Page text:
In a new study, researchers found a new way to treat stroke using an already FDA-approved drug – granulocyte colony-stimulating factor (GCSF).
GCSF enhances blood cell development and is currently used to treat neutropenia (low white blood cells) caused by chemotherapy and has successfully been used with very few side effects for patients who require bone marrow transplants to stimulate blood cell formation.
The research was conducted by a team from Florida Atlantic University’s Schmidt College of Medicine.
Stroke is the third leading cause of death and disability in the United States.
More than 87% are ischemic strokes, caused by obstruction of one or more cerebral arteries.
With limited progress in developing treatments, there is a critical need for neuroprotective agents to effectively treat stroke.
In the study, the team showed that GCSF improved neurological deficits that occur in the first few days following cerebral ischemia and improved long-term behavioral outcomes while also stimulating a neural progenitor recovery response.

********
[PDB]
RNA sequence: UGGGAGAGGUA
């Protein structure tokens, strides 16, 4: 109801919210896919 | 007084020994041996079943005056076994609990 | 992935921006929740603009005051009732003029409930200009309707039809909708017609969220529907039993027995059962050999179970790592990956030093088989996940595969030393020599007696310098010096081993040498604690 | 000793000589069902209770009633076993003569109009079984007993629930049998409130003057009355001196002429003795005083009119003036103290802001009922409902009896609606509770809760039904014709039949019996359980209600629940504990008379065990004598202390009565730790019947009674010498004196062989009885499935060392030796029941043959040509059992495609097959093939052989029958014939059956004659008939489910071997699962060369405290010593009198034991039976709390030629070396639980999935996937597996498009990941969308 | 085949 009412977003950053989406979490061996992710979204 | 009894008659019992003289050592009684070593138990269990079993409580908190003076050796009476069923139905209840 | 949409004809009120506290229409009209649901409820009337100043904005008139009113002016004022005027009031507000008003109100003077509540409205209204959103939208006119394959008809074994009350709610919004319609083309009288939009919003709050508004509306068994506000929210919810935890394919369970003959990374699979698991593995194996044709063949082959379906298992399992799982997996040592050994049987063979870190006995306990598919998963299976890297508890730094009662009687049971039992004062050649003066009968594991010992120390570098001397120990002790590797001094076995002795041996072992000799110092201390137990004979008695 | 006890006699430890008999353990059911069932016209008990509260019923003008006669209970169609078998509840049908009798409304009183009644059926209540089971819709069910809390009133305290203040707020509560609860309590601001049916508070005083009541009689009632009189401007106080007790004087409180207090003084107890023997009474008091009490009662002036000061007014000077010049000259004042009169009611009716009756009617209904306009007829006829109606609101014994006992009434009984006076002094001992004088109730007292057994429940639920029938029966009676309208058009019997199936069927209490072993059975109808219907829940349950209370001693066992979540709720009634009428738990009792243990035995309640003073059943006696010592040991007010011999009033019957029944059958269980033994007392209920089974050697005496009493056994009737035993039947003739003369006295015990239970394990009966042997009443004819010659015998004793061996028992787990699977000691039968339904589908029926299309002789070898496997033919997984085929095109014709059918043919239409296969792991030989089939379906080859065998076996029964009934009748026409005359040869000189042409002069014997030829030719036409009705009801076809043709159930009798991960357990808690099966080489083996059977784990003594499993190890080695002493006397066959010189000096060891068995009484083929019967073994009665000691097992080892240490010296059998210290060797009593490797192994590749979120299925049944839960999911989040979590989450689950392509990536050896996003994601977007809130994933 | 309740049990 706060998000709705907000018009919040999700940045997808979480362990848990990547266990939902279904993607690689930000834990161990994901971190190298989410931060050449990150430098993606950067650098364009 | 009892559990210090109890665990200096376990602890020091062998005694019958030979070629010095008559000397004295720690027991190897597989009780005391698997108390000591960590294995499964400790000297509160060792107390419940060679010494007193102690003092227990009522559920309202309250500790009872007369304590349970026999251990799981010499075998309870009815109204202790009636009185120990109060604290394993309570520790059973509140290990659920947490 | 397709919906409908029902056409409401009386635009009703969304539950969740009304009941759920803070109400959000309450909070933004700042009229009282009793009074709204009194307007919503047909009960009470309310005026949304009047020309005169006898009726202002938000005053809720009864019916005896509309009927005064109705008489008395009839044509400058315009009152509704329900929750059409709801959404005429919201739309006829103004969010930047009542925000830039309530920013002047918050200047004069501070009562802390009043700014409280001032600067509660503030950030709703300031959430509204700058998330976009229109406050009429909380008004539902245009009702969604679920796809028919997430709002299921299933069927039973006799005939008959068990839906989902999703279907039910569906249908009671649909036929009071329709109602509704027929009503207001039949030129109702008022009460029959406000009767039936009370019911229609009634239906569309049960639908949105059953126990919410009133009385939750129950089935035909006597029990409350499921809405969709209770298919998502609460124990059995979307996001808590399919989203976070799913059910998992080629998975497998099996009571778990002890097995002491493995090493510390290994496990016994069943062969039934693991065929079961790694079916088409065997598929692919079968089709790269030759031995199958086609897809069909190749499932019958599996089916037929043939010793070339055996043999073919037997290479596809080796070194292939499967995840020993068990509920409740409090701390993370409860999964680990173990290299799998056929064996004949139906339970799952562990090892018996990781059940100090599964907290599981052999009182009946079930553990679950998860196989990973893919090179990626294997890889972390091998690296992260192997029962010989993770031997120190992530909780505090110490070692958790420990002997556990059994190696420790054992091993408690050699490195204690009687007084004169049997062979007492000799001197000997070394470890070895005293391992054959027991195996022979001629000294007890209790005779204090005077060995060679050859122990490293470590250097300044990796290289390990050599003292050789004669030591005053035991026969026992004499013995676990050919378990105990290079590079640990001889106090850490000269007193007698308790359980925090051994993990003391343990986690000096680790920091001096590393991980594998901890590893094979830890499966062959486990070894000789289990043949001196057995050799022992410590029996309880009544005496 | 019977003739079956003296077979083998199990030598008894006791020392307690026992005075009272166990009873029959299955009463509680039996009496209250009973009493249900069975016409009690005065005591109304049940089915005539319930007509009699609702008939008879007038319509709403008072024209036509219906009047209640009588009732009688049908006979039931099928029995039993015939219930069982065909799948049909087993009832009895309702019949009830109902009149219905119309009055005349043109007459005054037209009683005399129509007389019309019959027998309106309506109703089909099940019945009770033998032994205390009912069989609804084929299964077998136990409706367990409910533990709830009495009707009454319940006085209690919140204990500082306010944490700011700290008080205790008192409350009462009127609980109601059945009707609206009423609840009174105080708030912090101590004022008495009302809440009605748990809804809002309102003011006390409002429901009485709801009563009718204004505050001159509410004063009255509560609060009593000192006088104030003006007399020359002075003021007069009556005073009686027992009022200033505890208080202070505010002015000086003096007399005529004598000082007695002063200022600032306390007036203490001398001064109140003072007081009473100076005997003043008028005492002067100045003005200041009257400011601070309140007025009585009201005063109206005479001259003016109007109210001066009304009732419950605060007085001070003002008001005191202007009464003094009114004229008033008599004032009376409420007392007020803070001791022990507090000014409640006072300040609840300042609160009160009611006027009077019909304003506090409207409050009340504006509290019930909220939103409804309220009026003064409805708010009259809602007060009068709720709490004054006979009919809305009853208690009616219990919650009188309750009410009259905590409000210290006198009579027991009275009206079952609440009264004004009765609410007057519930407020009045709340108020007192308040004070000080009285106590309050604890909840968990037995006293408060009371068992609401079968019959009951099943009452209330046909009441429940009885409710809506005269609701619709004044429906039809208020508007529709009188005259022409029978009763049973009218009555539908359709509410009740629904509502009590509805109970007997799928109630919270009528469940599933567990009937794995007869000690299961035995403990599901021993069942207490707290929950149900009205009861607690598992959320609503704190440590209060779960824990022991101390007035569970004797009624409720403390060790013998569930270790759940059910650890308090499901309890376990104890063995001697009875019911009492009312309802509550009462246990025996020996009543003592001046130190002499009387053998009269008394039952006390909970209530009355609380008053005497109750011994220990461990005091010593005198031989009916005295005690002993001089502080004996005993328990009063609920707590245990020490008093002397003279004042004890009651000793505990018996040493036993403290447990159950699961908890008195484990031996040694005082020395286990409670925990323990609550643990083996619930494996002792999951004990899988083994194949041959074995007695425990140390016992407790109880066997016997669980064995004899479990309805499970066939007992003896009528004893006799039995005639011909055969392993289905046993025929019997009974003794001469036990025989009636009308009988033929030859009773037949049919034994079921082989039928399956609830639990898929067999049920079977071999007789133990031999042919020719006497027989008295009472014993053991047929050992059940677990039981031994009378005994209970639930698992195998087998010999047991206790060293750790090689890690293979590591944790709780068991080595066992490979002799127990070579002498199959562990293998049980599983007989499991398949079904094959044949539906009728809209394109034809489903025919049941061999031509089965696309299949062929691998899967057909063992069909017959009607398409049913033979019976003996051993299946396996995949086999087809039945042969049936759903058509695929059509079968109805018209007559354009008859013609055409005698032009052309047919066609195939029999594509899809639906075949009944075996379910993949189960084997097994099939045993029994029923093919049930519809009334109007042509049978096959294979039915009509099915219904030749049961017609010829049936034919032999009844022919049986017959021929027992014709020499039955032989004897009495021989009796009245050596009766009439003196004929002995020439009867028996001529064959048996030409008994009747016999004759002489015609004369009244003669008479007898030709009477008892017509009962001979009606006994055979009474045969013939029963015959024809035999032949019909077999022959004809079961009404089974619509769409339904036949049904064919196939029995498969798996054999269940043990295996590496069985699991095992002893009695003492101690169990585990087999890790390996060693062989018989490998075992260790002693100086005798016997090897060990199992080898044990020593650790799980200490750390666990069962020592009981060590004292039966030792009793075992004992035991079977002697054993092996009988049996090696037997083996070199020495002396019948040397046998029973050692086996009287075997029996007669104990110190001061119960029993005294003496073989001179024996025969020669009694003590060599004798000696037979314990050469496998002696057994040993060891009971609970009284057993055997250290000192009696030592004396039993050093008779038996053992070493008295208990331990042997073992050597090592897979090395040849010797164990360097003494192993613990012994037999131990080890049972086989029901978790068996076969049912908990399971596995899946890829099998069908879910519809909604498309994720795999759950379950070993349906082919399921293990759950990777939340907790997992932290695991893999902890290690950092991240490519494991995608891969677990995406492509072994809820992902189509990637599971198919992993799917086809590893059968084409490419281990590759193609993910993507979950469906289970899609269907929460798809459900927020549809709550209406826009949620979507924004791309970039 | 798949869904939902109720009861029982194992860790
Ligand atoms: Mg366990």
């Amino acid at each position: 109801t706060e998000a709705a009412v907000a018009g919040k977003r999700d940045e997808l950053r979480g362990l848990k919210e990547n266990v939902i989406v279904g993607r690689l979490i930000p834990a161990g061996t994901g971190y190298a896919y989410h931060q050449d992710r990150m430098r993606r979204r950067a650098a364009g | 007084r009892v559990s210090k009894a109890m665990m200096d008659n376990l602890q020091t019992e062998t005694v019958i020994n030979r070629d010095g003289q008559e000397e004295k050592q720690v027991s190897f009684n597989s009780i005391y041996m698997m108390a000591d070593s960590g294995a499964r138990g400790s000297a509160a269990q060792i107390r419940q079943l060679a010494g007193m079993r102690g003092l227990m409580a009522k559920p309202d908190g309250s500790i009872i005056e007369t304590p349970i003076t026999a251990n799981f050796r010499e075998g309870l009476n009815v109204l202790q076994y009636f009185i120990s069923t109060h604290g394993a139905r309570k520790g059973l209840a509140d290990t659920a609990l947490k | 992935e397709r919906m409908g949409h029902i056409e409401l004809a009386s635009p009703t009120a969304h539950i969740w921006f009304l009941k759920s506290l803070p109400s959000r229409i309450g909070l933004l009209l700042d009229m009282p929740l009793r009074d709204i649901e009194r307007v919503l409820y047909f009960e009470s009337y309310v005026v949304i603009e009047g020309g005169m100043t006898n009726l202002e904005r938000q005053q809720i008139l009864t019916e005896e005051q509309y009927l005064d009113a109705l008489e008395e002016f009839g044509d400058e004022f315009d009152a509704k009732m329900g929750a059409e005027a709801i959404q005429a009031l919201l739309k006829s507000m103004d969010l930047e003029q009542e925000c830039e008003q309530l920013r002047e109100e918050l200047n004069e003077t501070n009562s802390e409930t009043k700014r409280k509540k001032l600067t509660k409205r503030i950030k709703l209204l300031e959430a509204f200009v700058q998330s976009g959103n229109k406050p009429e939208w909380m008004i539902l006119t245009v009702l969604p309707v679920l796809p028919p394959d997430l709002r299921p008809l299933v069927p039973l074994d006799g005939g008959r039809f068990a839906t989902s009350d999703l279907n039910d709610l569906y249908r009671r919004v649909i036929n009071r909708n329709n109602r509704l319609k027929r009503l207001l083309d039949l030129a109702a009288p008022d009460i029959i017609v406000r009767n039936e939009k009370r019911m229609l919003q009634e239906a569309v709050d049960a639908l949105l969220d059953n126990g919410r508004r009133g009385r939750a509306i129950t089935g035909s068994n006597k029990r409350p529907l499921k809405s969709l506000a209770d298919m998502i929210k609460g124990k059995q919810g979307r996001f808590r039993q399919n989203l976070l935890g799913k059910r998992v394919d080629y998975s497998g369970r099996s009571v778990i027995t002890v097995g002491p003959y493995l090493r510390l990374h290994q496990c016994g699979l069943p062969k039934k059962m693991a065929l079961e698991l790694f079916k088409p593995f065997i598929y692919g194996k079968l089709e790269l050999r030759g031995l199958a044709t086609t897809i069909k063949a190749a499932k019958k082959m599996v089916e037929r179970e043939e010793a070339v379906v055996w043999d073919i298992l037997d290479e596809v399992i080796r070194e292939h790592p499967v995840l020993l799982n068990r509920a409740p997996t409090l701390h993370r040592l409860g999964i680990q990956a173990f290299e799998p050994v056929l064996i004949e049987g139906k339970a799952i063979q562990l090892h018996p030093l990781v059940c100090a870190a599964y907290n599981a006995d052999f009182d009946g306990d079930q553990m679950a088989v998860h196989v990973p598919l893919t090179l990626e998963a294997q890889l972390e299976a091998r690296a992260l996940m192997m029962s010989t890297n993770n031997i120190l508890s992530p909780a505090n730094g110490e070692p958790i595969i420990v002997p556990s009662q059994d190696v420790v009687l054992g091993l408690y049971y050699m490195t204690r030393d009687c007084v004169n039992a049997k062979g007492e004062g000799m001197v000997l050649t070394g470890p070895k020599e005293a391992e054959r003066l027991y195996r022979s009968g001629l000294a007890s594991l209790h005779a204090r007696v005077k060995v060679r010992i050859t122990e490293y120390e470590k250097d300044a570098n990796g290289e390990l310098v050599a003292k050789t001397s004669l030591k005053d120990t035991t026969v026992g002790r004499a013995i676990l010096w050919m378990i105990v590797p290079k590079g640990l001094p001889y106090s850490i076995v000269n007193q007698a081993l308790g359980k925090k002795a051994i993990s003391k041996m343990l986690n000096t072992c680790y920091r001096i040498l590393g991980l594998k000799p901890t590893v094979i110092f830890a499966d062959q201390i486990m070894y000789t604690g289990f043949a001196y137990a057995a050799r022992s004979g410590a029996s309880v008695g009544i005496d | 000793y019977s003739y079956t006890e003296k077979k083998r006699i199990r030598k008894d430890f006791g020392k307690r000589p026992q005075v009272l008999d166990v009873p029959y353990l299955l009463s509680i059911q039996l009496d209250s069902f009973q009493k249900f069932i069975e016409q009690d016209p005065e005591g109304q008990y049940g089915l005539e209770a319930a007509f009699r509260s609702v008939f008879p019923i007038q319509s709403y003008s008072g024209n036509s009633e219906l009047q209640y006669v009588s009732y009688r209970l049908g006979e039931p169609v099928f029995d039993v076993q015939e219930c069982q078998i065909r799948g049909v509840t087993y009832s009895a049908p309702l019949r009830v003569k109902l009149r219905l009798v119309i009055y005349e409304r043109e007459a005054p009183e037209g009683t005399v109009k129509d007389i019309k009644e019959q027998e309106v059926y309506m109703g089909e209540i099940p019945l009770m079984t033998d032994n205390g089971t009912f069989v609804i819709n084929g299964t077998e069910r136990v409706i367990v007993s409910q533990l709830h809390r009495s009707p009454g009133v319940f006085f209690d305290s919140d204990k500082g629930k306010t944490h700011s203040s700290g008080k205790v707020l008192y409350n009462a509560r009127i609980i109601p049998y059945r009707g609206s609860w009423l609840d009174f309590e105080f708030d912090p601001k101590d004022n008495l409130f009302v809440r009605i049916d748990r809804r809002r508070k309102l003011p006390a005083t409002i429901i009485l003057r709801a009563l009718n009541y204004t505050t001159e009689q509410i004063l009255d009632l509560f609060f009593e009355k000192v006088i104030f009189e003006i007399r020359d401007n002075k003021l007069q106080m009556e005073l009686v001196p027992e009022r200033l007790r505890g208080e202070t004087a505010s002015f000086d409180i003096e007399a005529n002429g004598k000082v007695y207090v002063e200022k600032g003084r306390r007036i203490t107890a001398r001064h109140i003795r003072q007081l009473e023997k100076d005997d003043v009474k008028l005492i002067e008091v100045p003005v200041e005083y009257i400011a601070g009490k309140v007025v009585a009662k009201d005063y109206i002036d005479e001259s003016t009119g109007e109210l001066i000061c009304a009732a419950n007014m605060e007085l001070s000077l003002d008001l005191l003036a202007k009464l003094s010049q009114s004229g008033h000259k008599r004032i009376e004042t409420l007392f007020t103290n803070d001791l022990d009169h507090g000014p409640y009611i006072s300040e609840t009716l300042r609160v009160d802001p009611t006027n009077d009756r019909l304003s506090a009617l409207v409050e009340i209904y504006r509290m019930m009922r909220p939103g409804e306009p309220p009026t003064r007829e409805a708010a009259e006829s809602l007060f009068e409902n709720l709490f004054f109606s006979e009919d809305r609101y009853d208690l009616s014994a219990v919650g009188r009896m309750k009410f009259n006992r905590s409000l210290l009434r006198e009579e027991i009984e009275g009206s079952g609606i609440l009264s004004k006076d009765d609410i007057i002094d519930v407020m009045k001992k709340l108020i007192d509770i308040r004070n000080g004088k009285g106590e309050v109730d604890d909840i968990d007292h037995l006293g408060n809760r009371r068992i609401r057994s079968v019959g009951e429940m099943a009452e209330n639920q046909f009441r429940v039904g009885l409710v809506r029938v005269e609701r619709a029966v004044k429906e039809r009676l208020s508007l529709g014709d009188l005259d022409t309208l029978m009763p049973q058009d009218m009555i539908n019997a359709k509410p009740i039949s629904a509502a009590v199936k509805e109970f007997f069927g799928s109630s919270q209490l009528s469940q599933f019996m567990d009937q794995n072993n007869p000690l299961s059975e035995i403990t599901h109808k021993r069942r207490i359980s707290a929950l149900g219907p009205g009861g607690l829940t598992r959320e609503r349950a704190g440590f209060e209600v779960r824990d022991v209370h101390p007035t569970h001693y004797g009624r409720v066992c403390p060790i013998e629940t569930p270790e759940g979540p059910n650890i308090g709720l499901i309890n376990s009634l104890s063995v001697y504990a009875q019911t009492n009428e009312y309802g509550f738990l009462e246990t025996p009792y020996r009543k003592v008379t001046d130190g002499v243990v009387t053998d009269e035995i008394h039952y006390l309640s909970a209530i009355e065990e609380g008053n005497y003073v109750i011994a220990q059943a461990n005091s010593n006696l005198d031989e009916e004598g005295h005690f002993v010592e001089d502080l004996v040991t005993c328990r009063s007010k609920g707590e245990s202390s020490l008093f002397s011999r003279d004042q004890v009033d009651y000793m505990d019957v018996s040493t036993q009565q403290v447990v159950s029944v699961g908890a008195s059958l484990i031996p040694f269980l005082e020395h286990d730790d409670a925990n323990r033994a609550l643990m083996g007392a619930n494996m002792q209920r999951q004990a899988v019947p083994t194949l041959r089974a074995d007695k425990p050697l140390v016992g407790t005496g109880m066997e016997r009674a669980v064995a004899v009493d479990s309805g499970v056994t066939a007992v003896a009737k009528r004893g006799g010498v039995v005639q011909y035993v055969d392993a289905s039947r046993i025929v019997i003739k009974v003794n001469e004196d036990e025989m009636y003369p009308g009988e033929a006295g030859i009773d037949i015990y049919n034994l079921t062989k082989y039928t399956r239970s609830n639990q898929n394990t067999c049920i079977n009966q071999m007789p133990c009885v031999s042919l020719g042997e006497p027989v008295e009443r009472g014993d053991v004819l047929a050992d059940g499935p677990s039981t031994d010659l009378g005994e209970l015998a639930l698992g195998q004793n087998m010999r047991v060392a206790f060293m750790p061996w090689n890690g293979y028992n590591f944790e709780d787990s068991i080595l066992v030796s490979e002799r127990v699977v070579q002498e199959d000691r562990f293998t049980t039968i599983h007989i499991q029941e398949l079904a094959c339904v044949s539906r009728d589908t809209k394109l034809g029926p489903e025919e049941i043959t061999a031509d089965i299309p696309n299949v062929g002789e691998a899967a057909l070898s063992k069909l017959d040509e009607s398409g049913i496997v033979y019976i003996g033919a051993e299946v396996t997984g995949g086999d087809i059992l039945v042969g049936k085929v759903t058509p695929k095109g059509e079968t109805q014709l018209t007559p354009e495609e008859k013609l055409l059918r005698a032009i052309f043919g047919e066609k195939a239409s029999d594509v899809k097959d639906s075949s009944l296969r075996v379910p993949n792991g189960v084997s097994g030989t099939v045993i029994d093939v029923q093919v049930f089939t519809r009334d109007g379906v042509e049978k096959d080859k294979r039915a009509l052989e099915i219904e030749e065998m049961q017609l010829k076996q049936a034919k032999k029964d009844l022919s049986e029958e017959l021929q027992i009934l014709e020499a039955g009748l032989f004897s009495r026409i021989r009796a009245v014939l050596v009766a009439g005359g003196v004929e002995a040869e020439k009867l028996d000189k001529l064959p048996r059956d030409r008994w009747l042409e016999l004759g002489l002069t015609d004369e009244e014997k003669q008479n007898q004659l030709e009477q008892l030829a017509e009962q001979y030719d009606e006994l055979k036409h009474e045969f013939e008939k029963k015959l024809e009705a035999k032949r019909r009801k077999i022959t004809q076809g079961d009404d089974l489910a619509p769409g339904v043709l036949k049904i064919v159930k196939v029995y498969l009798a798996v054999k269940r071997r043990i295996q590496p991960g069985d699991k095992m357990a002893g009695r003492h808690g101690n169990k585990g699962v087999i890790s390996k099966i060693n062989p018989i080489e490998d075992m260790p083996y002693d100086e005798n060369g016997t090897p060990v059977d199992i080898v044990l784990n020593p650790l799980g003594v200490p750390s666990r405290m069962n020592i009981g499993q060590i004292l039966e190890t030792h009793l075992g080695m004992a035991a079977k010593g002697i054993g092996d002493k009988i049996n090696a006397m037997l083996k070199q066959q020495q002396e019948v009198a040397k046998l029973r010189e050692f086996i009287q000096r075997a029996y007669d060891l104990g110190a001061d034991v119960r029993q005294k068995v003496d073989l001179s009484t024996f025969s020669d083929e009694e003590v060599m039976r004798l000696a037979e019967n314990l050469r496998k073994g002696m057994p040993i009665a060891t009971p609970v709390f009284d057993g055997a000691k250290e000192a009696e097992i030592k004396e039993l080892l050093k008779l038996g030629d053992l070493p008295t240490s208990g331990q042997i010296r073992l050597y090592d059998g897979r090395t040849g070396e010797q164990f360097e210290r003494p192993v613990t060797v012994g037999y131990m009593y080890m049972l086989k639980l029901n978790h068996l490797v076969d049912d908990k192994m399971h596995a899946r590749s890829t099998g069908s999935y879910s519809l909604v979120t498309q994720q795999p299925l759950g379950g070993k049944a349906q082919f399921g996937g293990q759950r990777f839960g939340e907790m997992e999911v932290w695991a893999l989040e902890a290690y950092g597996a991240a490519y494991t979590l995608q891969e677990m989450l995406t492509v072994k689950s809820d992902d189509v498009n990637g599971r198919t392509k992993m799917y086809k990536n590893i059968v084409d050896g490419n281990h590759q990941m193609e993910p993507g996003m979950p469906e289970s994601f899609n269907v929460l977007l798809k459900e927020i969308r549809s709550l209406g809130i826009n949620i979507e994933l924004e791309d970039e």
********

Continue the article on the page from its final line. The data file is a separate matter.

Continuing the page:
Researchers tested behavioral performance on corner and locomotor tests, used as an indicator of brain injury.
They found the efficacy of GCSF beyond the typical four-hour thrombolytic therapy (tPA) clot-busting drug – the gold standard to treat stroke for ischemic stroke.
The team says GCSF is beneficial in neurological disorders such as stroke and traumatic brain injury.
More than 15 million people worldwide suffer from stroke, and this study provides new and important insights into GCSF induced protection as it relates to ER stress and mitochondrial stress-activated apoptosis.
The lead author of the study is Jang-Yen (John) Wu, a distinguished professor of biomedical science in FAU’s Schmidt College of Medicine.
The study is published in the Journal of Biomedical Science.
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